Wednesday, September 10, 2014

Life and God

You lift me up on the wind, you make me ride on it, and you toss me about in the roar of the storm.  Job 30:22

Job is talking about his experience of life - in my experience, life can be a lot like a rollercoaster ride. You ride up to the heights, and then you often tumble down to the lowest of the low and after you bottom out you may be on your way up again.  The people of old, biblical people, saw everything that happened to them to be a direct result of God messing in their life.  A very subjective or egotistical view.  Often in the Bible, God is portrayed as a puppet master pulling the strings of various people to make them do certain things or behave in certain ways. 

As an Episcopalian I believe in the doctrine of freewill - we along with everyone else are allowed to make our own choices in and about life.  This means that things might happen to us that are not the direct result of God's action.  It also means that we can be affected by the choices of others - i.e. drunk drivers.  But that doesn't mean that God does not know what happens to us and it doesn't mean that God doesn't care.  One philosophy of life is that God is a "clockmaker" - that he set thing in motion in the beginning and has not interfered since.  I don't believe that either. 

I believe that God knows what happens to us and that he cares.  I believe that he has a general plan for our life and encourages us along the way.  I also believe that God is active - at work behind the scenes to bring about opportunities for us to experience and know him.  I believe that he brings about encounters that can be life changing. God is Lord of All and if he sent Jesus Christ to offer the ultimate sacrifice, then he can and will help be available to aid us as we walk through life.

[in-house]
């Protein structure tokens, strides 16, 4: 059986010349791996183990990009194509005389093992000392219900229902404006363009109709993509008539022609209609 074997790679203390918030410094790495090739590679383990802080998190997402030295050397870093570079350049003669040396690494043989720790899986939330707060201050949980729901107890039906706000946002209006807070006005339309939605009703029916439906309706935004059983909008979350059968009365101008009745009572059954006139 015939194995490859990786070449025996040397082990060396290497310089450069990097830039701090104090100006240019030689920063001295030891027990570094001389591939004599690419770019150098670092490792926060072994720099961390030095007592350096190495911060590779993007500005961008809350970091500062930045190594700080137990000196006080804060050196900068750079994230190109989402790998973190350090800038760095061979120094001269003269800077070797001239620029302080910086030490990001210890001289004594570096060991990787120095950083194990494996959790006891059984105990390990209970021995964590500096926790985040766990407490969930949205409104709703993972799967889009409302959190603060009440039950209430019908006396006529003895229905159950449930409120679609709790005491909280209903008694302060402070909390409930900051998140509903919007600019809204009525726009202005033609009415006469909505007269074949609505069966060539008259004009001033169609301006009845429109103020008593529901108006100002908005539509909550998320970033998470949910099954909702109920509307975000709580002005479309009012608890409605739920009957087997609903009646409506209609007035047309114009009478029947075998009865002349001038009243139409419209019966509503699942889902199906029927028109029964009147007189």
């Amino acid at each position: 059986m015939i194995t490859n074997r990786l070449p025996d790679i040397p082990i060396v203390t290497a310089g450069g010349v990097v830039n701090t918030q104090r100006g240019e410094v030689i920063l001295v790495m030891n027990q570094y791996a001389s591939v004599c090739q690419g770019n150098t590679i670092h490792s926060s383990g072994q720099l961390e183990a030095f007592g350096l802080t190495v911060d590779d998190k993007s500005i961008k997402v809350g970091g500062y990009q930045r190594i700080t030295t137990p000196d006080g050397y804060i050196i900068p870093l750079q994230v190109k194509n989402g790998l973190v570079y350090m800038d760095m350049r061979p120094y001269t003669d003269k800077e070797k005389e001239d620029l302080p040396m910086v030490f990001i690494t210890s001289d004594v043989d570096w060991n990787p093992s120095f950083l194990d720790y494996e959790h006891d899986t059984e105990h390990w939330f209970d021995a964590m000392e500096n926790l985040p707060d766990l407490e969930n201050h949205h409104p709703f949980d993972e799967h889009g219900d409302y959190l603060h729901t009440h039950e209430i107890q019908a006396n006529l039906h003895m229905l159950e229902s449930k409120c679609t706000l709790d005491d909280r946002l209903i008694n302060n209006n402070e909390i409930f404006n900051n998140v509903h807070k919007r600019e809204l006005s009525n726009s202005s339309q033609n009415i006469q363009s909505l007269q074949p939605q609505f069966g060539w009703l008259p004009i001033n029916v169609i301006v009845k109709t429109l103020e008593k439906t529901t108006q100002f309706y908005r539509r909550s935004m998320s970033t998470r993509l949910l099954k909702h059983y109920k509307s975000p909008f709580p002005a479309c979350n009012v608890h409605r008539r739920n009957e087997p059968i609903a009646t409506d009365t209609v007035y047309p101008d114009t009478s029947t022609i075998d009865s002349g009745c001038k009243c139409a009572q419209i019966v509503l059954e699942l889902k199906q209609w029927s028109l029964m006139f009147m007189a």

Lord God, most loving Father, help us as we struggle through this life and make yourself known to us at all times - even in the hour of our greatest need.  Amen.

Tuesday, September 9, 2014

Bringing good news

'Friends, why are you doing this? We are mortals just like you, and we bring you good news, that you should turn from these worthless things to the living God.  Acts 14:15

Paul and Barnabas have been sharing the good news of Jesus Christ with the people in Lystra.  Because God worked through them to show signs and wonders such as healing, the people thought they were their Greek gods come down to earth.  We got into a discussion last week and the statistic was thrown out that God heals miraculously through prayer about 3% of the time.  I believe from my experience that this statistic is probably pretty accurate.  I've prayed for many people over the years and I've seen one healing, one (temporary) healing, and several times when symptoms were eased.  I don't know why God chooses to heal some and not others, but what I've learned is that when it happens, it isn't me that heals, but it is my faithfulness to pray that allows God to work.

A discussion came up on a website about why so many people are afraid to pray out loud for healing.  I don't think it's a problem of thinking 'what happens if the person isn't healed,'  We're much more likely to be worried about what happens if they are healed.  The silent prayer before we begin should always be, "Lord, lead my prayer to be what you will and what you want for this person."

We are mortals and if we are faithful to share the good news of Jesus Christ, God can and will use our faithfulness to accomplish his purpose on earth.  The flip side is that if we never step out in faith and risk failure, then we will never see success; we may never see God's hand at work in us, through us, or around us.